DCSIMG

Sidecar racer denied time off work to compete

Debbie Barron with the Susan Jenness trophy awarded to the woman competitor who puts in the most meritorious performance

Debbie Barron with the Susan Jenness trophy awarded to the woman competitor who puts in the most meritorious performance

The first woman sidecar driver from the Isle of Man to compete in the TT may have been forced into a premature retirement after being refused leave from work to compete this year.

Debbie Barron, who marshals at Ballagarey when not racing, took part for the first time in the 2012 TT sidecar races and again in 2013, achieving finishes in both races.

This year was to be her last anyway and with plans already in place the refusal has come as a bitter blow.

‘It was always going to be just a three-year commitment – money, time and resources simply don’t allow most of us to carry on indefinitely,’ she explained.

‘The plan was always to do it three times and then call it a day.

‘Anyone who has taken part knows planning to race in the TT starts well in advance. My passenger has paid travel expenses to get here and I have cousins who were coming from Australia to support me who have already paid their air fares. My car was sold to buy a race van and I have a sidecar engine being refreshed ready for this year’s event.

‘I made the request for annual leave and it’s been bounced back to me. It was well known a long time in advance that I wanted the time off and it’s not as if I don’t go the extra mile at other times.’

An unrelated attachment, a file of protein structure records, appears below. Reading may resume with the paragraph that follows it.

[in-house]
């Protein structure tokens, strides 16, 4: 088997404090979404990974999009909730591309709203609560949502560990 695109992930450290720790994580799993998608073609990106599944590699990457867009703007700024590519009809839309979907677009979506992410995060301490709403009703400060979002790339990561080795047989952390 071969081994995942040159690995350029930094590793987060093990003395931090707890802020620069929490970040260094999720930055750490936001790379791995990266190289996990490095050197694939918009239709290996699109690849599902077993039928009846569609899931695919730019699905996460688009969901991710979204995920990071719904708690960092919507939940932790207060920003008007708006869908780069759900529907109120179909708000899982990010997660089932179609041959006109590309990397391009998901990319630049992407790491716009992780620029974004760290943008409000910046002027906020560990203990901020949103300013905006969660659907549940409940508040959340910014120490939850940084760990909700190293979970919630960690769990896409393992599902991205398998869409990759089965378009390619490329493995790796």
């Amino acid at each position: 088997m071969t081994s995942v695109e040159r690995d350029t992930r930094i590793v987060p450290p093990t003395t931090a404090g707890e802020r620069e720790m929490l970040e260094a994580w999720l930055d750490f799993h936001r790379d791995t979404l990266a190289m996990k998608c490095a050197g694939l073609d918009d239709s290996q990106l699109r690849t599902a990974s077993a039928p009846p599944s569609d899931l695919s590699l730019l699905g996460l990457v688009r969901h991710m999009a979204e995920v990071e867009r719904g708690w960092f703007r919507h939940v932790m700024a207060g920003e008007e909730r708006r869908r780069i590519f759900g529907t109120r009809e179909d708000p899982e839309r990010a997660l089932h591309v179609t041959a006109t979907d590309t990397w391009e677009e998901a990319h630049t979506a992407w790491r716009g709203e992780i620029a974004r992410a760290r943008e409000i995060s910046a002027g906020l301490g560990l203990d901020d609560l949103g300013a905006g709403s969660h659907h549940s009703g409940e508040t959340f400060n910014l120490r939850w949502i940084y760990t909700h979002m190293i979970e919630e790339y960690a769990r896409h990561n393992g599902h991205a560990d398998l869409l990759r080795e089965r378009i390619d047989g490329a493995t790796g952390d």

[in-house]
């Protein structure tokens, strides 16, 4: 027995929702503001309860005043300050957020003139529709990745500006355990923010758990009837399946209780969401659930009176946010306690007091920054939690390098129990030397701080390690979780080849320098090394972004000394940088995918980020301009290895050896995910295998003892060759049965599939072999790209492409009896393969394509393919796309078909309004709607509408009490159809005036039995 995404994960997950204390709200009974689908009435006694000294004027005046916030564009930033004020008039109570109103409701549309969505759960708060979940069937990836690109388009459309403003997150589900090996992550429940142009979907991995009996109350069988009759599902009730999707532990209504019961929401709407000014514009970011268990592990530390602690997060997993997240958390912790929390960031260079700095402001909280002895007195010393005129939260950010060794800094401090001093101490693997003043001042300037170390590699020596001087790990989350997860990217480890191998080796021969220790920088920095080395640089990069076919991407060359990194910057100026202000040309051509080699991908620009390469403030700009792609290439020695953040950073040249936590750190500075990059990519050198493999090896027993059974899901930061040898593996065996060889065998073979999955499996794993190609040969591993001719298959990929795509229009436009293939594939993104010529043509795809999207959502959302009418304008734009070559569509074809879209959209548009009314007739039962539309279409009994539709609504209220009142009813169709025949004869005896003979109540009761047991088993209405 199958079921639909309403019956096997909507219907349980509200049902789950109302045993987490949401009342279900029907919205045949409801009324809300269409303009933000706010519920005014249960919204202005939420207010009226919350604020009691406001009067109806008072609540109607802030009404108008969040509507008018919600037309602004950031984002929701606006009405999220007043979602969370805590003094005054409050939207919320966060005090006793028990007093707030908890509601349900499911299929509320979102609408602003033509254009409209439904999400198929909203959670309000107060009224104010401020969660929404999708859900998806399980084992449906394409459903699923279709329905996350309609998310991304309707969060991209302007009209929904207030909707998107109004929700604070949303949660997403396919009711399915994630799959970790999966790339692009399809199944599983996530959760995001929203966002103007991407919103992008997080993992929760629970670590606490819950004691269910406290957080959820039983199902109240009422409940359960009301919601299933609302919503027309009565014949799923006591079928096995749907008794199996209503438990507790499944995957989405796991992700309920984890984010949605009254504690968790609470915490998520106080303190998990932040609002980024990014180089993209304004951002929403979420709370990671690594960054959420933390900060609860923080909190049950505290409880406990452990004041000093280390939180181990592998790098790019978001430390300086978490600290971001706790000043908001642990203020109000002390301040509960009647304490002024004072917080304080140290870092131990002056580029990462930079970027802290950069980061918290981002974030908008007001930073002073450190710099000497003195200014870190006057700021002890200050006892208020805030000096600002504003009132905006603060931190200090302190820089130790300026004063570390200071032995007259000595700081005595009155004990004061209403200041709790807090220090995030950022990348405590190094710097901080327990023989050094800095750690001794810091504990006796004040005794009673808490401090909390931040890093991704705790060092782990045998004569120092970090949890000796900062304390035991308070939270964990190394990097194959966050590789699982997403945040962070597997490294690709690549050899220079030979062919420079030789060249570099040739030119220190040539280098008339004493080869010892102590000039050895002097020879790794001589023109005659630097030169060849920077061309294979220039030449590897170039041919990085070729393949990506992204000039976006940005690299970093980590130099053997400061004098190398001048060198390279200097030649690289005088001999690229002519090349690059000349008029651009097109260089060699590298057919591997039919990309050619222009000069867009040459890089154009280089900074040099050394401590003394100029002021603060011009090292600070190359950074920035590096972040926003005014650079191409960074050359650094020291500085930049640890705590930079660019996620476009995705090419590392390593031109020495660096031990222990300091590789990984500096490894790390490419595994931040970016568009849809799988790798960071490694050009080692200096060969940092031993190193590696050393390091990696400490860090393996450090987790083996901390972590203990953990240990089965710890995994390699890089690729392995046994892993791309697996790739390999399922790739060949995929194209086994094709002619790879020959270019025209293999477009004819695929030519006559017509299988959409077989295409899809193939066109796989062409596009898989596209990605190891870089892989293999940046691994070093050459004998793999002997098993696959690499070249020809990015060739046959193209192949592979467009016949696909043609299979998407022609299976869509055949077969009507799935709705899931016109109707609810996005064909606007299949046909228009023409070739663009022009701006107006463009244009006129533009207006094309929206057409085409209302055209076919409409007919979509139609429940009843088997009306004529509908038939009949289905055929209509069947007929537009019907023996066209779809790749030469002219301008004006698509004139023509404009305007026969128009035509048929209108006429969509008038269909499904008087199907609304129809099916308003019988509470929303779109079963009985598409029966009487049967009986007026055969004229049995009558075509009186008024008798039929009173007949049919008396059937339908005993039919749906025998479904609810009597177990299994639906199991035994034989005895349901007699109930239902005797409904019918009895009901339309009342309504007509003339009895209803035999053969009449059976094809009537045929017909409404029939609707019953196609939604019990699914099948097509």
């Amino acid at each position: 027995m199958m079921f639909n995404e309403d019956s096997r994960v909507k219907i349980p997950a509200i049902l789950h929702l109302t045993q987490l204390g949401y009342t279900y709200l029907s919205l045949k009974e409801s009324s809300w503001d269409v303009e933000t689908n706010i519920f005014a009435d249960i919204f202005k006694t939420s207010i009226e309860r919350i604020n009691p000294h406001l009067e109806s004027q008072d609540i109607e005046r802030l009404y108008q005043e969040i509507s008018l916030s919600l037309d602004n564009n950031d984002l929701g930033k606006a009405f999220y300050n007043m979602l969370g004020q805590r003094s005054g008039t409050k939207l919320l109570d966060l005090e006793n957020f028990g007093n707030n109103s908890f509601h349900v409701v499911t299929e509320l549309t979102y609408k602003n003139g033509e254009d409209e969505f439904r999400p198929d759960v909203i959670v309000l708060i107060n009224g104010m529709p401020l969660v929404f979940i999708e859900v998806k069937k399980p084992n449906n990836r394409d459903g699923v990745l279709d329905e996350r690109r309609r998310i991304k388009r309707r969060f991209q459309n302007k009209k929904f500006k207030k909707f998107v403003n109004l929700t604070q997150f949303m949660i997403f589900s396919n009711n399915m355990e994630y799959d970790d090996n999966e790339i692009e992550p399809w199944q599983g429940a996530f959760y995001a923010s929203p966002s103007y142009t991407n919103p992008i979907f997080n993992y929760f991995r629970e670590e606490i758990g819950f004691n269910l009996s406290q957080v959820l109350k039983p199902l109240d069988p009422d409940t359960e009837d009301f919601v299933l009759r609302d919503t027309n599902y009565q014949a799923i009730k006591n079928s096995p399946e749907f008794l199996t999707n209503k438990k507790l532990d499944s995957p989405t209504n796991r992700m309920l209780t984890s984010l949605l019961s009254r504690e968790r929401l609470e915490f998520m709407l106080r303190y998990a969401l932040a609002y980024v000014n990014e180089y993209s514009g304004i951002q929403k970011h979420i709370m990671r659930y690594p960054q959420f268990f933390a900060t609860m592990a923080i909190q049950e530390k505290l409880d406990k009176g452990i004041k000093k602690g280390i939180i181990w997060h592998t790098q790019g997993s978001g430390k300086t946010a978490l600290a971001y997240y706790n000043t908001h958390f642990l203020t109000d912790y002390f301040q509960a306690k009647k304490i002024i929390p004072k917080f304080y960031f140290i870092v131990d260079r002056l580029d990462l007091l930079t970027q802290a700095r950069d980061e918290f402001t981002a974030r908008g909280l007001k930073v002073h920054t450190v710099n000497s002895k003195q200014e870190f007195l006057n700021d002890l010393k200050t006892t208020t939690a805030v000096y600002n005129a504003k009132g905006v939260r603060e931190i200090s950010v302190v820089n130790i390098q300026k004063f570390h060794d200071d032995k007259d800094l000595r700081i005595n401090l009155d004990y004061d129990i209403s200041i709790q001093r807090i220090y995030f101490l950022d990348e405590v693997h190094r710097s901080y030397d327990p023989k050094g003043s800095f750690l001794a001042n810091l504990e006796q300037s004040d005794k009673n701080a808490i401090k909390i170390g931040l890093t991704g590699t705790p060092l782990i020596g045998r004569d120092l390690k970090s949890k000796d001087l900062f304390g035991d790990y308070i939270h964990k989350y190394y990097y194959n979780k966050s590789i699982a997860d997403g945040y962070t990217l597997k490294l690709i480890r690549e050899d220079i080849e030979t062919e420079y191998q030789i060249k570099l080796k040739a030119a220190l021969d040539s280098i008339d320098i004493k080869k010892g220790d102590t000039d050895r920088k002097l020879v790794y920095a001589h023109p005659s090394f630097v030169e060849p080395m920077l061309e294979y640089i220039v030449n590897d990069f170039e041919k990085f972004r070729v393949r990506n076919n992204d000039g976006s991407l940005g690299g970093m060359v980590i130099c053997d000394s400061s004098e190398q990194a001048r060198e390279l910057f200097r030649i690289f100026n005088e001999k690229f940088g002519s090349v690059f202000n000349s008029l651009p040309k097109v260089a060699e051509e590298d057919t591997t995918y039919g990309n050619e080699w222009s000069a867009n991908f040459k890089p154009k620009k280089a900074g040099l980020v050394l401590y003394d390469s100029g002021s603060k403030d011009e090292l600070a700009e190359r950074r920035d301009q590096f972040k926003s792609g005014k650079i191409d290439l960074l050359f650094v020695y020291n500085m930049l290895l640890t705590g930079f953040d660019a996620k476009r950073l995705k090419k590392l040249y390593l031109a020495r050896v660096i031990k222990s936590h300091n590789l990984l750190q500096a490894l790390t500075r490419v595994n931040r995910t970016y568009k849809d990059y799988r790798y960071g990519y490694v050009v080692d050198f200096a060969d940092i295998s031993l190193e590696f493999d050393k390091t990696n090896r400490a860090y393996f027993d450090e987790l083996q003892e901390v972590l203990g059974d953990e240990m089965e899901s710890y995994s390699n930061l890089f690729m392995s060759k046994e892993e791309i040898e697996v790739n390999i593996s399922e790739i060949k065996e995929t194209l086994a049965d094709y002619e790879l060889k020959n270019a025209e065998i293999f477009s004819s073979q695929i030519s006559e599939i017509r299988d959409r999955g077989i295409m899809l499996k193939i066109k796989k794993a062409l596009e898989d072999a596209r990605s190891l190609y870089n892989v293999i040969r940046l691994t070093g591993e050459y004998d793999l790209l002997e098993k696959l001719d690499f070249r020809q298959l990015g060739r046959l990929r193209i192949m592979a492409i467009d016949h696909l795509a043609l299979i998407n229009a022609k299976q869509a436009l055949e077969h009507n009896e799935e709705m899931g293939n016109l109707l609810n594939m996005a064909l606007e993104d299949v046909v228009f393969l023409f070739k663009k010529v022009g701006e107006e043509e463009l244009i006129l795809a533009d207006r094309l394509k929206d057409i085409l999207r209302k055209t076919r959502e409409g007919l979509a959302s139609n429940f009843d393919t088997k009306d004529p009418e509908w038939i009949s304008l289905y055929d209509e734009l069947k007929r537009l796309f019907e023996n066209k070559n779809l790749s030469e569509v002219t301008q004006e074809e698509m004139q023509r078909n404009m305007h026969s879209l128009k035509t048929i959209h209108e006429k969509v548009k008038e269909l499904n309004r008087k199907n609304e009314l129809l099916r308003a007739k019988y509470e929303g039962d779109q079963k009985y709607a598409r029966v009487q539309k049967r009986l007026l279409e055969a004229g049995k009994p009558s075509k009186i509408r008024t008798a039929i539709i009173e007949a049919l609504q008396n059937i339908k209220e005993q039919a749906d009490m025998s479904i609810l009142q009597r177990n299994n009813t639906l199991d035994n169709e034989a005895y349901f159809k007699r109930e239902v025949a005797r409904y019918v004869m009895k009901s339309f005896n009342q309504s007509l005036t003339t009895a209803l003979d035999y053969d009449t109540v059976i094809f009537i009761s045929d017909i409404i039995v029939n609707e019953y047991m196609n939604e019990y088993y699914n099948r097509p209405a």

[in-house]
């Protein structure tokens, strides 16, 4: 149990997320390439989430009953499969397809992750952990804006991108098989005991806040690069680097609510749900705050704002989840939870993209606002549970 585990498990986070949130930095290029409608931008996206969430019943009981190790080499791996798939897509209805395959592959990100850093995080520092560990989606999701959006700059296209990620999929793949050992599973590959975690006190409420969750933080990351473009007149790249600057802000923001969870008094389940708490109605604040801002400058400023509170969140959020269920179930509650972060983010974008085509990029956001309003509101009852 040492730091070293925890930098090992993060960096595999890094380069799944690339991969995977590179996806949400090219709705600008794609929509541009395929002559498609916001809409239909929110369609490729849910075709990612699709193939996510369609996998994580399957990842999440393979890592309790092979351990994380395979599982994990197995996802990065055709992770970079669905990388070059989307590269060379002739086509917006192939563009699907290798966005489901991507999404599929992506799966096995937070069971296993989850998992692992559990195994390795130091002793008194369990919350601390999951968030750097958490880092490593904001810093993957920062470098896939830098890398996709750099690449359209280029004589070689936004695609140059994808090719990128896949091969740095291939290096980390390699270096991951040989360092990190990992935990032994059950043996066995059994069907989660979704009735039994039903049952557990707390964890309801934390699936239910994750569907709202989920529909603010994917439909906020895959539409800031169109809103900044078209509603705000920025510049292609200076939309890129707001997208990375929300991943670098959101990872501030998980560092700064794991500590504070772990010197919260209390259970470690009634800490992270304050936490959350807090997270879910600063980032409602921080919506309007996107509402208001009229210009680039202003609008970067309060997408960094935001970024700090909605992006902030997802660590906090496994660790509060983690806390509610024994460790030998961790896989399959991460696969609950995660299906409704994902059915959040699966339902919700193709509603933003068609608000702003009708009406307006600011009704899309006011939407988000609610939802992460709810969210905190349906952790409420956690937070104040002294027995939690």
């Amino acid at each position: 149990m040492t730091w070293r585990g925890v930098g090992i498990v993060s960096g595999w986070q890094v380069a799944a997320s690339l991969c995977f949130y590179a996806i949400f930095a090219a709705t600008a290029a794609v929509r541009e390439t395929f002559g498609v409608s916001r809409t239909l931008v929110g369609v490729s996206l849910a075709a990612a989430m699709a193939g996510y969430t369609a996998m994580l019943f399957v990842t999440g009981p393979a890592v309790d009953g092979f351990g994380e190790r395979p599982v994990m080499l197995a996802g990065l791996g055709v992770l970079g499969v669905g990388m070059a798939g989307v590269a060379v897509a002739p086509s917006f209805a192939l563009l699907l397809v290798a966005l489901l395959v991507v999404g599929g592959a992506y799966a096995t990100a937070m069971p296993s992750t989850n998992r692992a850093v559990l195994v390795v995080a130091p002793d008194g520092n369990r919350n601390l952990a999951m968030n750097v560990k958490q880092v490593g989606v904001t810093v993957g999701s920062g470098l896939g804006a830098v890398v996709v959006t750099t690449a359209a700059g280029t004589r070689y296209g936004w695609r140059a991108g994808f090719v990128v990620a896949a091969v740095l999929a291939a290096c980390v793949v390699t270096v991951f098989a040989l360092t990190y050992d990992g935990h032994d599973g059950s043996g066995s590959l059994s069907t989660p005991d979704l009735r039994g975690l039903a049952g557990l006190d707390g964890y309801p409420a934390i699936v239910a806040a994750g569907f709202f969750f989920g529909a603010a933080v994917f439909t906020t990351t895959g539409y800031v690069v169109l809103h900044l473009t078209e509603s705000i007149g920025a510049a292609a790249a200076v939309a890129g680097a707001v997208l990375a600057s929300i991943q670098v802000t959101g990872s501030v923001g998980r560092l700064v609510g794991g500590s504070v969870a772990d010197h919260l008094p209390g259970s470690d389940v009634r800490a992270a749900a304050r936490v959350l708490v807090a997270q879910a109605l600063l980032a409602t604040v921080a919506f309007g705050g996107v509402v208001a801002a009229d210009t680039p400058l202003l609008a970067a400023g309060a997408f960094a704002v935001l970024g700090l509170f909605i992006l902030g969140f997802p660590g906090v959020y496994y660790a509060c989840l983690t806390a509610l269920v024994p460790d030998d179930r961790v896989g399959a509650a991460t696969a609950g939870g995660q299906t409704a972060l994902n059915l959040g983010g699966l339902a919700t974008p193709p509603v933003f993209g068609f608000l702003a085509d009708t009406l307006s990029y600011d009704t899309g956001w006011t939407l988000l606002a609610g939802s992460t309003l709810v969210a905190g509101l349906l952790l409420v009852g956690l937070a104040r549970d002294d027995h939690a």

Debbie, who works as a life guard at the Southern local authority swimming pool, said she had been left with three options: take unpaid leave and also find a stand-in to cover her period off work; forget about doing this year’s TT; or find another job.

‘I appreciate I’m not the only person in the world this has ever happened to and I don’t want to whinge about it,’ she said.

‘But this was to be my last year doing the TT and they were well aware of that.’

Chairman of the southern local authority swimming pool board Adrian Cowin said leave had to be applied for and approved the same as in any other work place.

‘A decision is then taken on operational grounds,’ he said. ‘We have clearly laid down policies for what cover we need in a period of leave and we look at them and consider whether or not we can accommodate it.

‘It all depends on resources available at the time but the details of any particular member of staff are private.

‘Most firms will experience high demand at some times of the year like school holidays or Christmas or sporting events people may be involved in, and you have to try to be fair across the board.

‘We can’t all be off at the same time and what is important to one person may be different for another.’

As far as Debbie is concerned she is determined to put a positive spin on things.

‘I’m trying to remain upbeat,’ she said.

‘I will be doing the Southern 100 – they have given me that week off.’

 

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